Valladares claims there was a lack of evidence Hauge told him she intended to conceal her identity, he knew she invented the name, or he was connected to the false document operation at the school. This ignores the above evidence that does establish Valladares possessed the required specific intent. Valladares's assertion he “might have believed” Hauge lost her valid documents and sought replacements belies the record as there was no evidence he was shocked when she asked him to create a social security number for her. One does not create a new social security number to replace an existing card. Finally, Valladares's suggestion his act of selling the false documents operated as a conclusive presumption of his intent is meritless. There was sufficient evidence supporting a finding of specific intent, and the trial court did not instruct the jury on any conclusive presumption. Therefore, there was sufficient evidence to support Valladares's conviction on count 1.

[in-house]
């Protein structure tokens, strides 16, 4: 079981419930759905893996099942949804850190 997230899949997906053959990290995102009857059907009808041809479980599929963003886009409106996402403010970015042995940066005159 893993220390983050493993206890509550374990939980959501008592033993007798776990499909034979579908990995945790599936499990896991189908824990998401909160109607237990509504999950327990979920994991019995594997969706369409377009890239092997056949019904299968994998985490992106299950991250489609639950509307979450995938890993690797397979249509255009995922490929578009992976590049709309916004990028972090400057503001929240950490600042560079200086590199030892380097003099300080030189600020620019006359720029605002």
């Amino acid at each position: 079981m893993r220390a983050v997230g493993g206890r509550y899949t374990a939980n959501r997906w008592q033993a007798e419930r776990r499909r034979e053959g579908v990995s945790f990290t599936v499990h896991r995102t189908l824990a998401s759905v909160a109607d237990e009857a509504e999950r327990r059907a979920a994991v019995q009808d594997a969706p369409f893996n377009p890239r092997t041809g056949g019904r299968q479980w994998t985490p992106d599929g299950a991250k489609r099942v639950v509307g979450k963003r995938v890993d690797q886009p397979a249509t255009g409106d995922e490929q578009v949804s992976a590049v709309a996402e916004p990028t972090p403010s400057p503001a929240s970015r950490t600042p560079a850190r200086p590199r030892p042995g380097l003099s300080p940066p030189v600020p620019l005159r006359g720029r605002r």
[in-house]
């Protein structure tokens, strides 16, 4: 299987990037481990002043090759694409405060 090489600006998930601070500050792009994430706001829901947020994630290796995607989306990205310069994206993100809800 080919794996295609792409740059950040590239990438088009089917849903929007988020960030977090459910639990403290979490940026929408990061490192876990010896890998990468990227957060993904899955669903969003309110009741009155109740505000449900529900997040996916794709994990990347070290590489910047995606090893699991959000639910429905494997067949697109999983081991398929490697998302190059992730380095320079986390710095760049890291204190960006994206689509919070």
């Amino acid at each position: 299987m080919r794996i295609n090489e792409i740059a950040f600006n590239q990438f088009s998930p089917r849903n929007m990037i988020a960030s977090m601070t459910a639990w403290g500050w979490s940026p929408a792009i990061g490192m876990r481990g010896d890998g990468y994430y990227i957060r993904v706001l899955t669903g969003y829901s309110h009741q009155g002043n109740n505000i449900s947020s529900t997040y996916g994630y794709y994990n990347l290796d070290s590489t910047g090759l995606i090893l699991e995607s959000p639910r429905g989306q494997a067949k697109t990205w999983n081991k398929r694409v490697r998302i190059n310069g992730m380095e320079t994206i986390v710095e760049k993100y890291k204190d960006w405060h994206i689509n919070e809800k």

IV. Equal Protection
Valladares argues his federal and state equal protection rights were violated because he was prosecuted for violating felony section 113 instead of misdemeanor section 112. Specifically, he claims his equal protection rights were violated because he was prosecuted for a felony when a similarly situated person could be prosecuted for a misdemeanor for the same conduct. His claim is meritless.